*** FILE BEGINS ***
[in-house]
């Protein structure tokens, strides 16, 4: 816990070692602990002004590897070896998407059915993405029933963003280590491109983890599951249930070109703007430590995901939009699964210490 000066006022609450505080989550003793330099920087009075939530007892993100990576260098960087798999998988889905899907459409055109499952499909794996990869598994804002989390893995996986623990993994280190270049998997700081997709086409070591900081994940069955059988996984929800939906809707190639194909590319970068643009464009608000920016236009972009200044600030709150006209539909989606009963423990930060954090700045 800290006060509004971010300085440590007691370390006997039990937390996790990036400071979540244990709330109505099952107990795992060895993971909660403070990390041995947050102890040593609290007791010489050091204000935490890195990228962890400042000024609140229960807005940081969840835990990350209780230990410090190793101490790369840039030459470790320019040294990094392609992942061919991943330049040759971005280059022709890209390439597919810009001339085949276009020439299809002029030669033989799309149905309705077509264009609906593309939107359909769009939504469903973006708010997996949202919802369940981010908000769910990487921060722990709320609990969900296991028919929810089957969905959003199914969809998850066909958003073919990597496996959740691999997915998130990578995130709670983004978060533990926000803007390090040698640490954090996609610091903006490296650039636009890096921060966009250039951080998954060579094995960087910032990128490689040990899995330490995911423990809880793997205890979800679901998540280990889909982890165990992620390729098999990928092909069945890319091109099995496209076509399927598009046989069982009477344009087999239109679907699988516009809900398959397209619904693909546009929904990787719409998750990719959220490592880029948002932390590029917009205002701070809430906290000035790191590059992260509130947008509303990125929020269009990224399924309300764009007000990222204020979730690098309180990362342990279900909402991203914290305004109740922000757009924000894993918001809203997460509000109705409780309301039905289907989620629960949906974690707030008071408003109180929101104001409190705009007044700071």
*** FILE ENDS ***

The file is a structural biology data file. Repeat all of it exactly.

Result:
[in-house]
């Protein structure tokens, strides 16, 4: 816990070692602990002004590897070896998407059915993405029933963003280590491109983890599951249930070109703007430590995901939009699964210490 000066006022609450505080989550003793330099920087009075939530007892993100990576260098960087798999998988889905899907459409055109499952499909794996990869598994804002989390893995996986623990993994280190270049998997700081997709086409070591900081994940069955059988996984929800939906809707190639194909590319970068643009464009608000920016236009972009200044600030709150006209539909989606009963423990930060954090700045 800290006060509004971010300085440590007691370390006997039990937390996790990036400071979540244990709330109505099952107990795992060895993971909660403070990390041995947050102890040593609290007791010489050091204000935490890195990228962890400042000024609140229960807005940081969840835990990350209780230990410090190793101490790369840039030459470790320019040294990094392609992942061919991943330049040759971005280059022709890209390439597919810009001339085949276009020439299809002029030669033989799309149905309705077509264009609906593309939107359909769009939504469903973006708010997996949202919802369940981010908000769910990487921060722990709320609990969900296991028919929810089957969905959003199914969809998850066909958003073919990597496996959740691999997915998130990578995130709670983004978060533990926000803007390090040698640490954090996609610091903006490296650039636009890096921060966009250039951080998954060579094995960087910032990128490689040990899995330490995911423990809880793997205890979800679901998540280990889909982890165990992620390729098999990928092909069945890319091109099995496209076509399927598009046989069982009477344009087999239109679907699988516009809900398959397209619904693909546009929904990787719409998750990719959220490592880029948002932390590029917009205002701070809430906290000035790191590059992260509130947008509303990125929020269009990224399924309300764009007000990222204020979730690098309180990362342990279900909402991203914290305004109740922000757009924000894993918001809203997460509000109705409780309301039905289907989620629960949906974690707030008071408003109180929101104001409190705009007044700071």